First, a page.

As bring-your-own device policies proliferate, and digital storage become cheaper and more prevalent, it has gotten easier to pilfer trade secrets. A key point in understanding trade secrets is that the law protects information and not necessarily particular things. Any document might contain lots of protectable information along with material that is not protected at all. Trade secrets can include “negative information” — knowing the dead ends a competitor pursued.
In-house counsel can do a lot to protect against trade secret problems. Understanding what constitutes protectable trade secret information is key. Best practices for on-boarding and off-boarding employees are crucial, and so are proprietary rights agreements (PRAs). The law of trade secret protection is constantly evolving, and your PRAs need to change as well to remain fully enforceable. Conversations with new hires are a chance to ascertain whether they took any trade secrets from their former employer, are under non-competes, and are familiar with your internal reporting or whistleblower system. Off-boarding should be just as robust, but with extra focus on collecting devices and any media or virtual locations where your proprietary information may reside. The PRA obligations should be reinforced, and access to systems should be immediately terminated. If there are red flags or odd vibes, follow up.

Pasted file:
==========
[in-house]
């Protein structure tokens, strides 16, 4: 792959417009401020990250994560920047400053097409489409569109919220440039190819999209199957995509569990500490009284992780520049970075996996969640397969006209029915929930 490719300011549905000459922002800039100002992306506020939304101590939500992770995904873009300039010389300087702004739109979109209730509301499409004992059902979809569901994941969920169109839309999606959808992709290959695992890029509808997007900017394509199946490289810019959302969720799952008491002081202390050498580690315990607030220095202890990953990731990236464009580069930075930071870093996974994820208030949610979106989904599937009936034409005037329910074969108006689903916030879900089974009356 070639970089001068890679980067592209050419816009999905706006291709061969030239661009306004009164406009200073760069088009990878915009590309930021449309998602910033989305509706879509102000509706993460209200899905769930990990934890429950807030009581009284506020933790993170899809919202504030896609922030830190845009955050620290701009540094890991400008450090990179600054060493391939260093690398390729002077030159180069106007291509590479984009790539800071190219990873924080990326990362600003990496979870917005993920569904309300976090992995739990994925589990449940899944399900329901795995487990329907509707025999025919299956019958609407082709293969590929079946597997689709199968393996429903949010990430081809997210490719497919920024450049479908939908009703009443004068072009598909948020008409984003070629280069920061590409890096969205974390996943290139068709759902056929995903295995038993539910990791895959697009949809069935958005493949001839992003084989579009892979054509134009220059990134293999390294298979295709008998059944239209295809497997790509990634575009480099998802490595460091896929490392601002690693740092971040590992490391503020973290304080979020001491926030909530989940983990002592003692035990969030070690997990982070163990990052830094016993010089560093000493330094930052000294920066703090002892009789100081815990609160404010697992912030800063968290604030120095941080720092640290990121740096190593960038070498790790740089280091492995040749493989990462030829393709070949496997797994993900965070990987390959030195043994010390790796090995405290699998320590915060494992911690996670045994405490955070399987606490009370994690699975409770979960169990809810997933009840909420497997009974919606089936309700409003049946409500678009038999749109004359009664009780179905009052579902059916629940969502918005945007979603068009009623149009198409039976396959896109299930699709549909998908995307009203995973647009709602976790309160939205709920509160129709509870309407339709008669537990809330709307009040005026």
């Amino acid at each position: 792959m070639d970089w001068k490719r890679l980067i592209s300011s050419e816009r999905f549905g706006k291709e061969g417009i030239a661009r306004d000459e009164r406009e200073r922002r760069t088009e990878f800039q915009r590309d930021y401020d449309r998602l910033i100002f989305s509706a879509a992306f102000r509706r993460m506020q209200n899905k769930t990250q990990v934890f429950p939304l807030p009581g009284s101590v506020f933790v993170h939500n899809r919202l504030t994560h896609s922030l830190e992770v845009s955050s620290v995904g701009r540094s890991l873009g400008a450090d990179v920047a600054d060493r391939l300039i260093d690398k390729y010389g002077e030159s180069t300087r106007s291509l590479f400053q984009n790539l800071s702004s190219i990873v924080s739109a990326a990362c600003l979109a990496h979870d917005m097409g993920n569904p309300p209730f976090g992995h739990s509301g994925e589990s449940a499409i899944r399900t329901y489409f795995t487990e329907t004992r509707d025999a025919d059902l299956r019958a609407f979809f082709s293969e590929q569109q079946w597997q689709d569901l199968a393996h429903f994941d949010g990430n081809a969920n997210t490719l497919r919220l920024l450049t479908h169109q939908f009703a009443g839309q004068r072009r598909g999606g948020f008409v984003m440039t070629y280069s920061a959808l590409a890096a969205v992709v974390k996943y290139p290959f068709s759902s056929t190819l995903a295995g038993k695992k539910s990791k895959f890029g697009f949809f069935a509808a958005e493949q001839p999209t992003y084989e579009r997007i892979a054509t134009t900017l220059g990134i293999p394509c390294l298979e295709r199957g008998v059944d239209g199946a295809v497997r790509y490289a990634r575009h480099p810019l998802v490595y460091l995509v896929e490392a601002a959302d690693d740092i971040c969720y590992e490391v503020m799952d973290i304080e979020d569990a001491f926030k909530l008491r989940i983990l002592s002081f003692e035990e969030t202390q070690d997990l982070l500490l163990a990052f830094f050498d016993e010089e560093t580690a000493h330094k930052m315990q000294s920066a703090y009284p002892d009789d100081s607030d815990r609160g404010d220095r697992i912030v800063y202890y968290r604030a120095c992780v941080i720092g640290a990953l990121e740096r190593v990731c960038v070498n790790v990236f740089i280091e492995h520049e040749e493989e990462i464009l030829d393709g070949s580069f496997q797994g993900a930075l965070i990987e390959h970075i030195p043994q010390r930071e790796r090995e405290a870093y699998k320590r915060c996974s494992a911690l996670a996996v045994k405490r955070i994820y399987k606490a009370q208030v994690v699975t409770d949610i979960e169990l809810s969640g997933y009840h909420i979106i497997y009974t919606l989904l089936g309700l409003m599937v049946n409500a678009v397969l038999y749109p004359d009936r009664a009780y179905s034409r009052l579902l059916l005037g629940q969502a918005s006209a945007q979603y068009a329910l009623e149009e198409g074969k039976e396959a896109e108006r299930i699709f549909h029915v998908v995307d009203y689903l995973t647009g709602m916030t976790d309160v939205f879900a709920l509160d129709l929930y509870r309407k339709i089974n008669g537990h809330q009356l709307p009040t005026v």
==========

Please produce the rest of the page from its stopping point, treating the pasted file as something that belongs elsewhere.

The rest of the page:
There is no one-size-fits-all solution, but through a careful and deliberate process, you can do a lot to protect your own trade secrets and to protect against being a trade secret defendant yourself.